We hadn’t been planning to visit Capri, but there was a boat preparing to go, so we thought, why not? I’d only ever thought of the island as a vast rock rising up from the Bay of Naples but, I reasoned, there must be something of interest to have attracted so many rich and famous people, from the Roman Emperor Tiberius to current day celebrities and politicians.Clearly lots of people felt the same. Even at the end of September, well past the main tourist season, the boat was packed and we struggled for a place in the funicular railway that took us up the cliff from Marina Grande to Capri Town. Here we found the usual cafes and souvenir shops but, once we had walked through the narrow streets and alleyways to the back of the town, we found a number of peaceful and pleasant paths.
We walked to the top of the island, to the Villa Jovis, where Tiberius had his retreat. The location was apparently chosen because it was set on top of a vast cliff, enabling Tiberius to throw his enemies into the sea far below. As we toiled up the hill in the midday sun we reflected that the Emperor must have had horses (or slaves) to carry him to his residence. Today the road is lined with large villas with luxuriant gardens overlooking the Bay of Naples.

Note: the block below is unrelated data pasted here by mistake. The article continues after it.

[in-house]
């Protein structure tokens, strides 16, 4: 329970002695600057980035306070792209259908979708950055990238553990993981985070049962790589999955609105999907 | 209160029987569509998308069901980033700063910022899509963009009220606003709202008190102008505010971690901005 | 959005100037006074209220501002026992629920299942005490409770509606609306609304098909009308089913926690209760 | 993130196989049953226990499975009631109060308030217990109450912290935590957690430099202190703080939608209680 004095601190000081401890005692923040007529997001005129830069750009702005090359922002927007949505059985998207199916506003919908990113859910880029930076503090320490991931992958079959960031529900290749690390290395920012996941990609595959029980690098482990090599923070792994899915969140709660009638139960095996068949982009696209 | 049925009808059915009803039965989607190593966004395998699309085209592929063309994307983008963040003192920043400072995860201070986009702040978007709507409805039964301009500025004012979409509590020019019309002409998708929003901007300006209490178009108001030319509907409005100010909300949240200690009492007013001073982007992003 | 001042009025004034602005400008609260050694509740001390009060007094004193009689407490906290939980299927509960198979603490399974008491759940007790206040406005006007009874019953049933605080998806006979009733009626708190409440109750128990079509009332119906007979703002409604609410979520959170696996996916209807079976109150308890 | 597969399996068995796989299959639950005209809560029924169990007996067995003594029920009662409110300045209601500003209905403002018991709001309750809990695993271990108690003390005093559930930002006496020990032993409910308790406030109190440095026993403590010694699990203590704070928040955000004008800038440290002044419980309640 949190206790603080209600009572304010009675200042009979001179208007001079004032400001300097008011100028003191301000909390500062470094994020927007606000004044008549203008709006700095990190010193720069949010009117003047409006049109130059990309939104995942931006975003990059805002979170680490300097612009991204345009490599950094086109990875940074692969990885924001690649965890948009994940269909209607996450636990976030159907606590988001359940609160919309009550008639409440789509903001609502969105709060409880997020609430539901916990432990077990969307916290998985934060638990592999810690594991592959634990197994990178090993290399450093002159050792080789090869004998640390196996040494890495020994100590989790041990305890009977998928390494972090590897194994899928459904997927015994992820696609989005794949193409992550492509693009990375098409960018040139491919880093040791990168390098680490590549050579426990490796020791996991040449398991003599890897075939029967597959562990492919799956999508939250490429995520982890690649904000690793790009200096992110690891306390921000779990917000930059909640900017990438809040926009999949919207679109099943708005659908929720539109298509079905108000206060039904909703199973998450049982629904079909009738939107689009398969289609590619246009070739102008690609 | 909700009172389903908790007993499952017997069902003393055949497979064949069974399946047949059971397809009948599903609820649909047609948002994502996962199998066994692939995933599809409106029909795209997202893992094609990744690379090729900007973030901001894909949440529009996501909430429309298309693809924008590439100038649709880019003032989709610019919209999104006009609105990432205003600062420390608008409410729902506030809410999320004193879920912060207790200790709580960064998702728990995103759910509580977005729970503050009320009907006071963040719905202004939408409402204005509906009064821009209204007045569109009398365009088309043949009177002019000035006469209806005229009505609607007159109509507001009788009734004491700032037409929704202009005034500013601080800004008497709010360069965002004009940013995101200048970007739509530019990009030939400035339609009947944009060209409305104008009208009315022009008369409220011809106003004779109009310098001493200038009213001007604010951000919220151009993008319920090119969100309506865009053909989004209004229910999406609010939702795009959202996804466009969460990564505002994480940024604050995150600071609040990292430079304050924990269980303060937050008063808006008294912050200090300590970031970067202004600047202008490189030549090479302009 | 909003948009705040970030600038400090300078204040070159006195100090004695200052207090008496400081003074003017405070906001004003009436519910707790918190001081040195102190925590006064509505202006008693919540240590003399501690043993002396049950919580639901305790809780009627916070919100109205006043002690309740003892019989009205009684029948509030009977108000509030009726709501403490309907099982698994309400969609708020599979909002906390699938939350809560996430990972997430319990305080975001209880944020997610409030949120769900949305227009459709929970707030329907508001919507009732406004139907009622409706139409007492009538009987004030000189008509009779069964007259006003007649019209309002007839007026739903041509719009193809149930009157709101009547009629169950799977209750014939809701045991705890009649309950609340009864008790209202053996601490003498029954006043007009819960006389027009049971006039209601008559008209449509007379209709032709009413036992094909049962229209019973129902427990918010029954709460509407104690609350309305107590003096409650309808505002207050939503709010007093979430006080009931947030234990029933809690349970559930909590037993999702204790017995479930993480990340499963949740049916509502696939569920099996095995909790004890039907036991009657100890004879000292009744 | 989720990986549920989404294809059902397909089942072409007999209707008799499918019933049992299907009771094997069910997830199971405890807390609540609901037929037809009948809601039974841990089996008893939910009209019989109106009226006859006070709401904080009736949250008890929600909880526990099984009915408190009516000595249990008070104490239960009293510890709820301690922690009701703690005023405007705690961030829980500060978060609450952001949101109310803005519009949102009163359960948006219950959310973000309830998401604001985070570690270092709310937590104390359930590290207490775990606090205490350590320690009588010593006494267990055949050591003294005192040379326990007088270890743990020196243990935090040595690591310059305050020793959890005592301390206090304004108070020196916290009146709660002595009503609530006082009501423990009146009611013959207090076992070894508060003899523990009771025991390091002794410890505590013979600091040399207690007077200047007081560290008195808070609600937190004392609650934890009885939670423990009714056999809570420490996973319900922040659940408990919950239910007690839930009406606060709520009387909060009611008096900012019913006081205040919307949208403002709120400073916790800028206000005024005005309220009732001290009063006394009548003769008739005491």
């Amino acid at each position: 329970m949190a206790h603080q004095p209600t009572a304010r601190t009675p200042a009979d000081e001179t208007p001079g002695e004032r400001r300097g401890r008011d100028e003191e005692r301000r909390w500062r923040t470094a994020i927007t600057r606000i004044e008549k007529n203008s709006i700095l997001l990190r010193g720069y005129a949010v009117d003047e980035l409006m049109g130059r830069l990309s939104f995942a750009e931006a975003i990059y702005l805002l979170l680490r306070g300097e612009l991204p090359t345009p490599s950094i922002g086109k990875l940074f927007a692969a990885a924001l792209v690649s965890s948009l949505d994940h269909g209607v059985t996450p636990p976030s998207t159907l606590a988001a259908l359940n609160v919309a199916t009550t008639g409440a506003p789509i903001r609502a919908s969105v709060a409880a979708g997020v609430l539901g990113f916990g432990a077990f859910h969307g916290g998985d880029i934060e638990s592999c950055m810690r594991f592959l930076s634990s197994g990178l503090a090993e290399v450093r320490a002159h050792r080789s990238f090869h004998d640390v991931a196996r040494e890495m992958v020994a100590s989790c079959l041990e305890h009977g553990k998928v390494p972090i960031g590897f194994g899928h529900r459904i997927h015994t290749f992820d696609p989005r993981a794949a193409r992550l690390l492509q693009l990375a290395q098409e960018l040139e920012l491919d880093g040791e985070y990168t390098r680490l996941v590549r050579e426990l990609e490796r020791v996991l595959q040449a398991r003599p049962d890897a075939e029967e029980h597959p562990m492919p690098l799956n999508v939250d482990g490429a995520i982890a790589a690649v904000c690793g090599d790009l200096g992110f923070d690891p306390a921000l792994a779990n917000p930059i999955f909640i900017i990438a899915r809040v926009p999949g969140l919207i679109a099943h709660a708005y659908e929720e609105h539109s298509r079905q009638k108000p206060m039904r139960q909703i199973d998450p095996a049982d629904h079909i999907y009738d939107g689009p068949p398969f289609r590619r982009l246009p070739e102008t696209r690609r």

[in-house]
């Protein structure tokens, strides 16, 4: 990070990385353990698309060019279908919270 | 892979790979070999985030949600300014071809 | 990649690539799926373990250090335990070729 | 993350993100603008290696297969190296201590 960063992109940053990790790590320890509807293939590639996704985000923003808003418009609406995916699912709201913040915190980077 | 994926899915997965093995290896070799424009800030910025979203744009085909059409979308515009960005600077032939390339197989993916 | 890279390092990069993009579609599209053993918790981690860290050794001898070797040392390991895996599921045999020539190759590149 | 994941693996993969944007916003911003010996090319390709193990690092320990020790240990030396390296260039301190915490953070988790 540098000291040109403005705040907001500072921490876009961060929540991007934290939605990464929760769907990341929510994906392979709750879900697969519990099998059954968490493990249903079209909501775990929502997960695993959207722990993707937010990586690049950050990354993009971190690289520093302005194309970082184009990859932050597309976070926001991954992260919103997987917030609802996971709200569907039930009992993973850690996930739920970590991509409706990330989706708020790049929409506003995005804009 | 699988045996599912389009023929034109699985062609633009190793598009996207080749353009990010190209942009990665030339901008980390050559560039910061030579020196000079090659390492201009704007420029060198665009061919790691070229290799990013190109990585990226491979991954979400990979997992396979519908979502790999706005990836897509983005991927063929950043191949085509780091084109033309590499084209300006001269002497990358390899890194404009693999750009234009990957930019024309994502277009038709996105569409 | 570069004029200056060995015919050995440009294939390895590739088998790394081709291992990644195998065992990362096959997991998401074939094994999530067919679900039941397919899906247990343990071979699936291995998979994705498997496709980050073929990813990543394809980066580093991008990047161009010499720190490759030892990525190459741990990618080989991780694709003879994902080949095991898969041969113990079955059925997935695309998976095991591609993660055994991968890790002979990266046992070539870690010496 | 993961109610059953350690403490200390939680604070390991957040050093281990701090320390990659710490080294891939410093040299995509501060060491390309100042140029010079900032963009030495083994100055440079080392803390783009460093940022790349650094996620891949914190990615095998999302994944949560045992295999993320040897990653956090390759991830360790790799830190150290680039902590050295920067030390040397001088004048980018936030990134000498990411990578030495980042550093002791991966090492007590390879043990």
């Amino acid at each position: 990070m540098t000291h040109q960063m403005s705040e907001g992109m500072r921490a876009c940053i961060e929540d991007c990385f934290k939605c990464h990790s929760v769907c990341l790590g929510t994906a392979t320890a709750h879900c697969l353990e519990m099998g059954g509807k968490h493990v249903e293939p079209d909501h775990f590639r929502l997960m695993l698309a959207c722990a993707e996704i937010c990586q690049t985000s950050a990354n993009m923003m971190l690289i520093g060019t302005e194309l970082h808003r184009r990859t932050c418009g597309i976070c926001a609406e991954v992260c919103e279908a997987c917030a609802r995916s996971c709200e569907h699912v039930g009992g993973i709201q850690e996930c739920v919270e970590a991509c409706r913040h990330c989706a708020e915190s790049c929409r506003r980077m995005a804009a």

Our efforts were rewarded with spectacular views across the Bay of Naples towards Sorrento and Vesuvius. The villa itself was pleasant to explore, a typical Mediterranean setting with the scent of pine trees and geckoes scuttling along walls: Capri may be a rock, but it is by no means barren.
We stopped at a quiet roadside restaurant where we enjoyed an excellent lunch of grilled prawns and chicken. Then back to the bustle of Capri Town before catching the ferry back to Naples.